|KIT #:||HC 1345|
|NOTES:||Self made decals|
The De Havilland Dash 8 is a derivative of the Dash 7 but with 2 more powerful engines designed by Pratt and Whitney for this project (PW100) and without the STOL capability. First flight took place in 1983 and certification happened in December of the same year. NorOntair took the first planes in 1984 followed by Piedemont.
The plane has evolved from the original -100 version with 37 to 39 seats to the -200 with more powerful PW engines, then the -300 that has a stretched fuselage and capacity of 50-56 and then to the -400 that is even longer and with a capacity of 68-90 passengers and even more powerful engines. The latest version is the Q400.
By 2018 there were 844 Dash 8 of all types in service with 1319 planes ordered and 1258 delivered. Over the years there were 80 accidents involving Dash 8s with 180 people killed in total. The plane is still being manufactured in Toronto Downswiew and we can say that it has been a pretty successful product.
In the case of the subject of this article we are talking about a De Havilland Canada DHC-8-100 which has sn 095 and Canadian registration C-GONJ. It was manufactured in Toronto Downsview and was delivered in March 1988 to Air Ontario with fleet number 809. Configuration is 37 seats and range is 1,295 km. Then in March 2002 when Air Canada Jazz took over AirOntario fleet number changed to 839. In February 2006 it was transferred to Jazz Air and finally in April 2011 it became part of Air Canada Express operated by Jazz Air. Due to the COVID situation the plane has been stored in North Bay, Ontario since Mar 30 2020 with the last commercial flight taking place on Mar 23 2020 from YCG to Toronto Pearson (AC8474). It was one of the last 6 -100s still in service in Air Canada when the COVID crisis hit the Globe. In total there had been 33 Dash 8-100 in service with the Air Canada fleet.
My personal connection with this plane is that I used to fly a lot on business (pre COVID) with Air Canada and many times in their Dash 8s. At one point I decided I had to build a Dash 8 to represent something that was part of my life for many years. I was always discouraged to buy the HC kit because of the prices being asked in Internet. Finally I found one at a very good price and went for it regardless of the decals that I knew I was not going to use.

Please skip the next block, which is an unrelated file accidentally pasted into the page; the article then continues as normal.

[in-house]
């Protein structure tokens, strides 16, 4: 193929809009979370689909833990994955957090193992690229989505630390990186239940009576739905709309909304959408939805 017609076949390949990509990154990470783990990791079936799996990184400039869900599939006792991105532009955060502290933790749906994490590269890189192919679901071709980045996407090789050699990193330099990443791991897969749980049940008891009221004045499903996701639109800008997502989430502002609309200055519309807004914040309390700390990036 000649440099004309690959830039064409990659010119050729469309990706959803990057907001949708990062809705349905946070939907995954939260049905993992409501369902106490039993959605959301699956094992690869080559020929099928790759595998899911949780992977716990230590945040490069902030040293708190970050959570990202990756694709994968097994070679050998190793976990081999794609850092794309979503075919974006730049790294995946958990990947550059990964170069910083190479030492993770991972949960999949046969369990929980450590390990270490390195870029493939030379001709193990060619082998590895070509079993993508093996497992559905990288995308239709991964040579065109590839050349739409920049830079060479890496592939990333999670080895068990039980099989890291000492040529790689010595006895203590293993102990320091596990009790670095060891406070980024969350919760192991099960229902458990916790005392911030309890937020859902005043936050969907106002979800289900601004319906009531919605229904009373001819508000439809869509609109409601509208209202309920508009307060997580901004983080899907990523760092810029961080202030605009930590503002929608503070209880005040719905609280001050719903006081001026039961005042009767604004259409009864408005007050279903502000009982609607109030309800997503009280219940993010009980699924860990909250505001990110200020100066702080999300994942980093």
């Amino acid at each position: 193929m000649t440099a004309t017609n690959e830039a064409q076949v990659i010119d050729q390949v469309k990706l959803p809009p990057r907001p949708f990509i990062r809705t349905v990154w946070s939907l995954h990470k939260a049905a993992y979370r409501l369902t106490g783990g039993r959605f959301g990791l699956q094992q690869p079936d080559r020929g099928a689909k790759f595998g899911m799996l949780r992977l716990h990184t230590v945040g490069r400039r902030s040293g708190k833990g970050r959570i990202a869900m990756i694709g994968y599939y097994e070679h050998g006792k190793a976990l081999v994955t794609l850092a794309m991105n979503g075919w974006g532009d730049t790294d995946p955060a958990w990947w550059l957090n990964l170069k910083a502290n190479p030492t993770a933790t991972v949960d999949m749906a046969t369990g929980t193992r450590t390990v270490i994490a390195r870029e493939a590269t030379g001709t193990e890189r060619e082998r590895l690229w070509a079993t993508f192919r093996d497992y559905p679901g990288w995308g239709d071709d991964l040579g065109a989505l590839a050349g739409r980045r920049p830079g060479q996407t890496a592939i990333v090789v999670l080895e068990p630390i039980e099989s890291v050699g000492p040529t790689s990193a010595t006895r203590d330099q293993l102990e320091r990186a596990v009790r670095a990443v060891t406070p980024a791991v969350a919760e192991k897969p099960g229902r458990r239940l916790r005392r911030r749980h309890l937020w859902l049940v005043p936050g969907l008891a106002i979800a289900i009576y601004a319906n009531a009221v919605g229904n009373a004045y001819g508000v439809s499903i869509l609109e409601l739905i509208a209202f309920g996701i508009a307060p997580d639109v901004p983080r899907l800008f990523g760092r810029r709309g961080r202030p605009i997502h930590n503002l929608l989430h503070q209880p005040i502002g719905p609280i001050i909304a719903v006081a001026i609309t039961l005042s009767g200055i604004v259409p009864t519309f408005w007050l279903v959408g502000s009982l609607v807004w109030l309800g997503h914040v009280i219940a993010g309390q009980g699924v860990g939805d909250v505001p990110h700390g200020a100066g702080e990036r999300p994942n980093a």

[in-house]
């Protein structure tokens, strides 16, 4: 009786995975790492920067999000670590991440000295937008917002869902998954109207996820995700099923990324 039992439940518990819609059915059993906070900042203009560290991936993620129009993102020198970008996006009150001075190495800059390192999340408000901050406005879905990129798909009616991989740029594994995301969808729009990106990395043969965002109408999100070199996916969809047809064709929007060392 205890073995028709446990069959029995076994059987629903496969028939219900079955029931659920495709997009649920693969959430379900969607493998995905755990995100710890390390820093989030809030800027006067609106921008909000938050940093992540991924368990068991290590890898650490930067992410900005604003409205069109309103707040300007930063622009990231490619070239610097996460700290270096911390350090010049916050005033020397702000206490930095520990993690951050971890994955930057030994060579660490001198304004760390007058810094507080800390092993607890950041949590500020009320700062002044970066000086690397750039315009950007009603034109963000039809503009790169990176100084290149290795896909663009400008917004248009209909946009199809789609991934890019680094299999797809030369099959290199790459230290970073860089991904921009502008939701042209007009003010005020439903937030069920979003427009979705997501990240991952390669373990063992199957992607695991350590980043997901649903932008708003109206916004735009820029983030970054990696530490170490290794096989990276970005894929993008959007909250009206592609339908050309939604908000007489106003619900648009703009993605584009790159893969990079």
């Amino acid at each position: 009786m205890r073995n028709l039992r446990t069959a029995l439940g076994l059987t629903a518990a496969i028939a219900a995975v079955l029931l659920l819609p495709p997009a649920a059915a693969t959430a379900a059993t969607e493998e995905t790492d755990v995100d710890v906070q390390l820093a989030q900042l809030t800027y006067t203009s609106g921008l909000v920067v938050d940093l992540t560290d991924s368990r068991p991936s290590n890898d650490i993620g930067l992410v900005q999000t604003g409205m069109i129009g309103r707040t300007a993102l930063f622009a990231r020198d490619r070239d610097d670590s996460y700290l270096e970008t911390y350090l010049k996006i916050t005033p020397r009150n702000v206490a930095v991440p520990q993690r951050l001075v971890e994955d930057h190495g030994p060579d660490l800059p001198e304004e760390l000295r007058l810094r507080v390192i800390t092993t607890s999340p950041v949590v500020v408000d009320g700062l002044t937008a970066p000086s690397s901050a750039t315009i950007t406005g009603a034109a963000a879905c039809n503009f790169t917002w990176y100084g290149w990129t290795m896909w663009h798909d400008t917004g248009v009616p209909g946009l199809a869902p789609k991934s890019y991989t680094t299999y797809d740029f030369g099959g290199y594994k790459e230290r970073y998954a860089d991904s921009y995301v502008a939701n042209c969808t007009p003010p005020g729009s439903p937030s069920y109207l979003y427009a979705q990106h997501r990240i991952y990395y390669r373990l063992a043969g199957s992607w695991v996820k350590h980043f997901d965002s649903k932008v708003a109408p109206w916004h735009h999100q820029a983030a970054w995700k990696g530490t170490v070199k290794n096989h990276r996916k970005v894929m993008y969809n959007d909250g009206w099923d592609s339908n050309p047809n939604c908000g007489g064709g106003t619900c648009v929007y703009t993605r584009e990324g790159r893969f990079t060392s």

839 (C-GONJ) in particular is the plane that I was travelling in from Toronto during a winter storm in the middle of a night in January 2019. A few minutes before landing and with the landing gear and flaps down we started to experience several banging noises on the fuselage. My fellow passenger sitting next to me looked at me puzzled and asked me what those noises were. I told him that ice was breaking off the plane and hitting the fuselage. He was not very happy with this. He mentioned he had been flying the same route twice a week for the last 10 years and it was the first time this had happened. With the farm houses below being as big as thumbs and probably no more than 90 seconds away from landing the pilots gave full power to climb back into the clouds with the landing gear still deployed. We orbited for 45 minutes above the snowsqualls and clouds and finally we landed in our destination. Snow plowers were still working on the runway and the tip of the propeller spinners were still full of white ice…I still have the boarding pass with me and it is framed along with a picture of the plane with the snow swirling around it, white propeller hub and all.